In News

    • President Droupadi has turned down the mercy petition of a terrorist who was sentenced to death in the December 2000 Red Fort attack.

    About Mercy Petition

    • Article 72: Grants the President of India the power to grant pardons, reprieves, respites, or remissions of punishment, or to suspend, remit or commute the sentence of any person convicted of any offense.
      • In all cases where the punishment or sentence is by a Court Martial.
      • In all cases where the punishment or sentence is for an offence against any law relating to a matter to which the executive power of the Union extends.
      • In all cases where the sentence is a sentence of death.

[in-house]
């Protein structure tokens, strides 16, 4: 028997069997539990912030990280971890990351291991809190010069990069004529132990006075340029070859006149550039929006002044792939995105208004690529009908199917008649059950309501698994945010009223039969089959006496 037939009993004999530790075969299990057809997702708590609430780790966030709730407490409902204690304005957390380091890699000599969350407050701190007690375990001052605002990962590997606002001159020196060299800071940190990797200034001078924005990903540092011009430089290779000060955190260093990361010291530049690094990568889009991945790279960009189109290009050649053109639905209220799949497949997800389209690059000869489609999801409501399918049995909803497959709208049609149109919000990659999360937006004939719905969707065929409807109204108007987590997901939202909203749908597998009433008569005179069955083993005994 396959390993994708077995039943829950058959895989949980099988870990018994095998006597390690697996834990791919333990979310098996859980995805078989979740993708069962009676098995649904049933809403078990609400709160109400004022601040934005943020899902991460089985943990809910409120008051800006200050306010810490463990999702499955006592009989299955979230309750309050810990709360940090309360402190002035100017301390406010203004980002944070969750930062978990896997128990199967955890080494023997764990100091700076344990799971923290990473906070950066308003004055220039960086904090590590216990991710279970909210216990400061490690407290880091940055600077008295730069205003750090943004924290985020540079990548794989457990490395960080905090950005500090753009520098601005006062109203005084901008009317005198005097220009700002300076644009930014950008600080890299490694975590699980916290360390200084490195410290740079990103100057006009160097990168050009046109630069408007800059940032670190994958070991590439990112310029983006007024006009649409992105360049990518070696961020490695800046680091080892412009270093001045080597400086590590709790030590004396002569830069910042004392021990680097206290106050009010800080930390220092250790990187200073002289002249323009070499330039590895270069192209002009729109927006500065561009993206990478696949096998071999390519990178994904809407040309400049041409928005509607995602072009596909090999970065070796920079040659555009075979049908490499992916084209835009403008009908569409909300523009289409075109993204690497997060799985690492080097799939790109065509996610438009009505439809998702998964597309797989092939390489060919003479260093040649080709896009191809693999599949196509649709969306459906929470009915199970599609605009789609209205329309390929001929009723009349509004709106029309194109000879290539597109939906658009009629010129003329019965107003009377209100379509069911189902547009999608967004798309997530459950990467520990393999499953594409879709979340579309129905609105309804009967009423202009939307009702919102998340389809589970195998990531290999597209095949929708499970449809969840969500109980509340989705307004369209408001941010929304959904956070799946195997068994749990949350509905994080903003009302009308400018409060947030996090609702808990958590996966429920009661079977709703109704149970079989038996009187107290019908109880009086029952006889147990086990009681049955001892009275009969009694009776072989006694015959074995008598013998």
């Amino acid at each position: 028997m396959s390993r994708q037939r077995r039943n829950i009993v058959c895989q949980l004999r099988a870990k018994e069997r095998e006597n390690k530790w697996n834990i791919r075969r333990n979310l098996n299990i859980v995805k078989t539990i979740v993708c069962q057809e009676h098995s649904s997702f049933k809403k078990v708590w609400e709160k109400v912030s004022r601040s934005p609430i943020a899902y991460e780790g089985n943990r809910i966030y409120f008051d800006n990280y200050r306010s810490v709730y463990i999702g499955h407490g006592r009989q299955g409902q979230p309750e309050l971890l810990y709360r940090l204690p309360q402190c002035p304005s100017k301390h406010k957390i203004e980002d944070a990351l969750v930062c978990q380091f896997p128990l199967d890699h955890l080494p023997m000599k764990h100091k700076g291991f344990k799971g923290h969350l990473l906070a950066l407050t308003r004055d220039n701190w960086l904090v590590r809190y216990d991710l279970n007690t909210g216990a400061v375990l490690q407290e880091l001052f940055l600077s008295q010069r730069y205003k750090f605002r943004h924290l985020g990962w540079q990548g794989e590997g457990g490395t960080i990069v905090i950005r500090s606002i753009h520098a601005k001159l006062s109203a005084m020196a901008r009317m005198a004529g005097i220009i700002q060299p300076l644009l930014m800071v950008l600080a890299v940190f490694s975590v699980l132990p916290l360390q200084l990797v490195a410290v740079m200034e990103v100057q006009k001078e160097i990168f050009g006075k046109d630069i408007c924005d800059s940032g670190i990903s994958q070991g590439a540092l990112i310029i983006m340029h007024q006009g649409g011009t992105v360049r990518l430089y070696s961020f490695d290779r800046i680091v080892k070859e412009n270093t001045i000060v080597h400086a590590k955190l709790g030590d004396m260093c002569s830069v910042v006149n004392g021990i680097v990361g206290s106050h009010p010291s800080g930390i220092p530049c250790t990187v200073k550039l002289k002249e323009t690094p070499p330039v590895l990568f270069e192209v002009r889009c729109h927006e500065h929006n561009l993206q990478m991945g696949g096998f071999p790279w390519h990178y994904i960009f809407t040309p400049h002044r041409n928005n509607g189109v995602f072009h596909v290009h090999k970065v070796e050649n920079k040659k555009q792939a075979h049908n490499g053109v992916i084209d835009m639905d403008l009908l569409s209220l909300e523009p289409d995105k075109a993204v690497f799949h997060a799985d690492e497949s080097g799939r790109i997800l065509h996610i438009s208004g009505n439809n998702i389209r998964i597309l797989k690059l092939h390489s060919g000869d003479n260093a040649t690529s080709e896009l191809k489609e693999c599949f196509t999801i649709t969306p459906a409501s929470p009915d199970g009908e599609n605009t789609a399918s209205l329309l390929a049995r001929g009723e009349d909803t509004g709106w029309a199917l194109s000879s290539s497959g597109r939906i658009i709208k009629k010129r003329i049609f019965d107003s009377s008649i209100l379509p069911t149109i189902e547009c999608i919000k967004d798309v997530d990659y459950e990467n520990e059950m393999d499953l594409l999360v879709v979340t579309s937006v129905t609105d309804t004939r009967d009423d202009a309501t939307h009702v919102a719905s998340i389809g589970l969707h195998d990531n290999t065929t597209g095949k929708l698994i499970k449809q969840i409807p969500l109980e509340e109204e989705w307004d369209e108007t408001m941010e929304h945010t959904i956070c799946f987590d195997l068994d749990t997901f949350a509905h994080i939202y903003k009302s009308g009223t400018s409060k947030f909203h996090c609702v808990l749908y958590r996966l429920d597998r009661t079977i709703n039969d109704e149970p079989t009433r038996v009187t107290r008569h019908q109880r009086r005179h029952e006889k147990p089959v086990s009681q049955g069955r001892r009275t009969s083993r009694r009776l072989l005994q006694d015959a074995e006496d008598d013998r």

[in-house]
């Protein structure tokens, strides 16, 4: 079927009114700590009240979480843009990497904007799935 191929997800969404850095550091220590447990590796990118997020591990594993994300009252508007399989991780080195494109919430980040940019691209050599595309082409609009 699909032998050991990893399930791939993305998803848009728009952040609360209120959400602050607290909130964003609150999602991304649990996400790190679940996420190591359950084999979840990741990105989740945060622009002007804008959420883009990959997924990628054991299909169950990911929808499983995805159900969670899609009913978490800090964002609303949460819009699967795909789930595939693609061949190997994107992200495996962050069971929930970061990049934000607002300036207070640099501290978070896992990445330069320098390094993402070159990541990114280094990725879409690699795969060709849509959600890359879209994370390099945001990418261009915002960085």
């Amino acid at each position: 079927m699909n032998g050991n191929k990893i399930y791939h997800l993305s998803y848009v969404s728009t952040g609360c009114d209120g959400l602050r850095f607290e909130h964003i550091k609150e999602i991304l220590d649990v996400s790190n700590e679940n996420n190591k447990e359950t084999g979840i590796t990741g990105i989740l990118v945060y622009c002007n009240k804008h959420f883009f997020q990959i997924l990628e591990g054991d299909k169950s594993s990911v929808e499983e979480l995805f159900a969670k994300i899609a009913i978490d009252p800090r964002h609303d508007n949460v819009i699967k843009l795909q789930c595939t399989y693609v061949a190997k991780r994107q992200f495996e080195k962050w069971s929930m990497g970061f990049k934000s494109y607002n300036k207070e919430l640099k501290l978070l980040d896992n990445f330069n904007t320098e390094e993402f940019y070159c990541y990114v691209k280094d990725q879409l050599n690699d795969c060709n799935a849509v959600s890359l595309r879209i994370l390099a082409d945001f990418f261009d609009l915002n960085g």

• Article 161: Provides similar powers to the Governor of a state.
      • There is no time limit given in these two Articles for Mercy Plea.
      • These Articles have no binding effect on the President and the Governors of the states to accept all the Mercy Petitions.

    Source: TH

    Syllabus: GS3/ S&T

    In News

    • A recent study by IIT Madras and NASA discovered a dangerous bacteria called Enterobacter bugandensis on the International Space Station (ISS). 


    • This bacteria is known for causing hard-to-treat infections in hospitals. In the unique conditions of space, like zero gravity and increased radiation, the bacteria changed and became even more difficult to treat with antibiotics. 

    Multidrug-resistant organisms

    • Multidrug-resistant organisms (MDROs) are bacteria that have developed resistance to multiple antibiotics, making them difficult to treat. These bacteria are often called “superbugs” because they can cause infections that are easy to spread and hard to cure.

    Source: TH